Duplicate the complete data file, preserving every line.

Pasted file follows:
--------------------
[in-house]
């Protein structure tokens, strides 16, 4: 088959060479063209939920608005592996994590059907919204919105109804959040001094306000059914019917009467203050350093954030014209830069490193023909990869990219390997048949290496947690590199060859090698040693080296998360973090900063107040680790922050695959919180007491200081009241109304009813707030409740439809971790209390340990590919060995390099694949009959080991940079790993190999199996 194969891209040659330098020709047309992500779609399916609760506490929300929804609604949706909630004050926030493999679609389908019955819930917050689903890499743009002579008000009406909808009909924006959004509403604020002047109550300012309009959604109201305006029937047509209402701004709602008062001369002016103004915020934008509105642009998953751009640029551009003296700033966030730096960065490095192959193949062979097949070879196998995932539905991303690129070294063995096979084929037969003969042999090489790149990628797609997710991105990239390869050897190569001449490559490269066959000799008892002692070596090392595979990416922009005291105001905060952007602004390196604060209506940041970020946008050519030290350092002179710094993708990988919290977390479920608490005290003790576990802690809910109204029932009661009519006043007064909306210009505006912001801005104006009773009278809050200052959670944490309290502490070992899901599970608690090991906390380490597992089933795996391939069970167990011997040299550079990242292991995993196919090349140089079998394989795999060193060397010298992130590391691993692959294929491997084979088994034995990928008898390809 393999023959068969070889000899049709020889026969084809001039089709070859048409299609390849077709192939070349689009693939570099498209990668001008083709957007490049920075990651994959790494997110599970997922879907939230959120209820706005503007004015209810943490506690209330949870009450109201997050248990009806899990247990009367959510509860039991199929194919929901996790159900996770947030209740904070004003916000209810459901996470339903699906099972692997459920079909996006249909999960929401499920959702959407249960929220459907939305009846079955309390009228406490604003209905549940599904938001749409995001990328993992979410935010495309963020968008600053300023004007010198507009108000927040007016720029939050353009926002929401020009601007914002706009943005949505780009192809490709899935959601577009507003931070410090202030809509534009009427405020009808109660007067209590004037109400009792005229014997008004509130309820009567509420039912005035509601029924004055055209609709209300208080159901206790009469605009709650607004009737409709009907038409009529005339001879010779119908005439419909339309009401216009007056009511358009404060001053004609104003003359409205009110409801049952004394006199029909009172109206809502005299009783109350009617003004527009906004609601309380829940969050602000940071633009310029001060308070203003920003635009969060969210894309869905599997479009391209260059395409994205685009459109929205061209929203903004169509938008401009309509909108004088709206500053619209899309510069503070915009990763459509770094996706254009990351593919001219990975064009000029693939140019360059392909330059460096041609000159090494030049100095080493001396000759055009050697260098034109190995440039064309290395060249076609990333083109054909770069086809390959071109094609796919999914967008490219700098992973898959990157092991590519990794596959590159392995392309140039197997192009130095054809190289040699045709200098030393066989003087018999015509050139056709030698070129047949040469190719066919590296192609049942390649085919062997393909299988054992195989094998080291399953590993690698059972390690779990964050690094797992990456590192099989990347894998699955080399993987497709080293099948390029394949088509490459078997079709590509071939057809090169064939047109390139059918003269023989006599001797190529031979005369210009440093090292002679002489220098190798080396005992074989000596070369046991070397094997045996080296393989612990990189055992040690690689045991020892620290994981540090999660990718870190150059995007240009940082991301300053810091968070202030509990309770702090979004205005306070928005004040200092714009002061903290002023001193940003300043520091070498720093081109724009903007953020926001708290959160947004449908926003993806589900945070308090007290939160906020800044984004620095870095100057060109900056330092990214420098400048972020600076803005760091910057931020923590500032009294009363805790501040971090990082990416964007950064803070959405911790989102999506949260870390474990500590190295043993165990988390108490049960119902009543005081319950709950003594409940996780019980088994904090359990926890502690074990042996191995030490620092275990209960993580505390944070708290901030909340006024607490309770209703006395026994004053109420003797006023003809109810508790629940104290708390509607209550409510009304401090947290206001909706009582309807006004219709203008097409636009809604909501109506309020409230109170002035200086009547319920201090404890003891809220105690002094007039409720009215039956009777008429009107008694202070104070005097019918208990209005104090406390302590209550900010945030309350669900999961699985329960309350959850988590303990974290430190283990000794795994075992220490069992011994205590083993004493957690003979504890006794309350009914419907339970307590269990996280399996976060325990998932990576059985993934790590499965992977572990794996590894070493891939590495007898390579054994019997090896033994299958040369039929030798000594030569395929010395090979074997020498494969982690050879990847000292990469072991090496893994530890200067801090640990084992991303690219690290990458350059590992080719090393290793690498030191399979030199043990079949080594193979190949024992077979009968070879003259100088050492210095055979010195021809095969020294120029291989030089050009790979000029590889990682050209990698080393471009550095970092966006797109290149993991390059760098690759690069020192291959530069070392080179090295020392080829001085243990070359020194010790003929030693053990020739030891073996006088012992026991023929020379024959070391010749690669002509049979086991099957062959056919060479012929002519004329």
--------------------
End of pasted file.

[in-house]
């Protein structure tokens, strides 16, 4: 088959060479063209939920608005592996994590059907919204919105109804959040001094306000059914019917009467203050350093954030014209830069490193023909990869990219390997048949290496947690590199060859090698040693080296998360973090900063107040680790922050695959919180007491200081009241109304009813707030409740439809971790209390340990590919060995390099694949009959080991940079790993190999199996 194969891209040659330098020709047309992500779609399916609760506490929300929804609604949706909630004050926030493999679609389908019955819930917050689903890499743009002579008000009406909808009909924006959004509403604020002047109550300012309009959604109201305006029937047509209402701004709602008062001369002016103004915020934008509105642009998953751009640029551009003296700033966030730096960065490095192959193949062979097949070879196998995932539905991303690129070294063995096979084929037969003969042999090489790149990628797609997710991105990239390869050897190569001449490559490269066959000799008892002692070596090392595979990416922009005291105001905060952007602004390196604060209506940041970020946008050519030290350092002179710094993708990988919290977390479920608490005290003790576990802690809910109204029932009661009519006043007064909306210009505006912001801005104006009773009278809050200052959670944490309290502490070992899901599970608690090991906390380490597992089933795996391939069970167990011997040299550079990242292991995993196919090349140089079998394989795999060193060397010298992130590391691993692959294929491997084979088994034995990928008898390809 393999023959068969070889000899049709020889026969084809001039089709070859048409299609390849077709192939070349689009693939570099498209990668001008083709957007490049920075990651994959790494997110599970997922879907939230959120209820706005503007004015209810943490506690209330949870009450109201997050248990009806899990247990009367959510509860039991199929194919929901996790159900996770947030209740904070004003916000209810459901996470339903699906099972692997459920079909996006249909999960929401499920959702959407249960929220459907939305009846079955309390009228406490604003209905549940599904938001749409995001990328993992979410935010495309963020968008600053300023004007010198507009108000927040007016720029939050353009926002929401020009601007914002706009943005949505780009192809490709899935959601577009507003931070410090202030809509534009009427405020009808109660007067209590004037109400009792005229014997008004509130309820009567509420039912005035509601029924004055055209609709209300208080159901206790009469605009709650607004009737409709009907038409009529005339001879010779119908005439419909339309009401216009007056009511358009404060001053004609104003003359409205009110409801049952004394006199029909009172109206809502005299009783109350009617003004527009906004609601309380829940969050602000940071633009310029001060308070203003920003635009969060969210894309869905599997479009391209260059395409994205685009459109929205061209929203903004169509938008401009309509909108004088709206500053619209899309510069503070915009990763459509770094996706254009990351593919001219990975064009000029693939140019360059392909330059460096041609000159090494030049100095080493001396000759055009050697260098034109190995440039064309290395060249076609990333083109054909770069086809390959071109094609796919999914967008490219700098992973898959990157092991590519990794596959590159392995392309140039197997192009130095054809190289040699045709200098030393066989003087018999015509050139056709030698070129047949040469190719066919590296192609049942390649085919062997393909299988054992195989094998080291399953590993690698059972390690779990964050690094797992990456590192099989990347894998699955080399993987497709080293099948390029394949088509490459078997079709590509071939057809090169064939047109390139059918003269023989006599001797190529031979005369210009440093090292002679002489220098190798080396005992074989000596070369046991070397094997045996080296393989612990990189055992040690690689045991020892620290994981540090999660990718870190150059995007240009940082991301300053810091968070202030509990309770702090979004205005306070928005004040200092714009002061903290002023001193940003300043520091070498720093081109724009903007953020926001708290959160947004449908926003993806589900945070308090007290939160906020800044984004620095870095100057060109900056330092990214420098400048972020600076803005760091910057931020923590500032009294009363805790501040971090990082990416964007950064803070959405911790989102999506949260870390474990500590190295043993165990988390108490049960119902009543005081319950709950003594409940996780019980088994904090359990926890502690074990042996191995030490620092275990209960993580505390944070708290901030909340006024607490309770209703006395026994004053109420003797006023003809109810508790629940104290708390509607209550409510009304401090947290206001909706009582309807006004219709203008097409636009809604909501109506309020409230109170002035200086009547319920201090404890003891809220105690002094007039409720009215039956009777008429009107008694202070104070005097019918208990209005104090406390302590209550900010945030309350669900999961699985329960309350959850988590303990974290430190283990000794795994075992220490069992011994205590083993004493957690003979504890006794309350009914419907339970307590269990996280399996976060325990998932990576059985993934790590499965992977572990794996590894070493891939590495007898390579054994019997090896033994299958040369039929030798000594030569395929010395090979074997020498494969982690050879990847000292990469072991090496893994530890200067801090640990084992991303690219690290990458350059590992080719090393290793690498030191399979030199043990079949080594193979190949024992077979009968070879003259100088050492210095055979010195021809095969020294120029291989030089050009790979000029590889990682050209990698080393471009550095970092966006797109290149993991390059760098690759690069020192291959530069070392080179090295020392080829001085243990070359020194010790003929030693053990020739030891073996006088012992026991023929020379024959070391010749690669002509049979086991099957062959056919060479012929002519004329």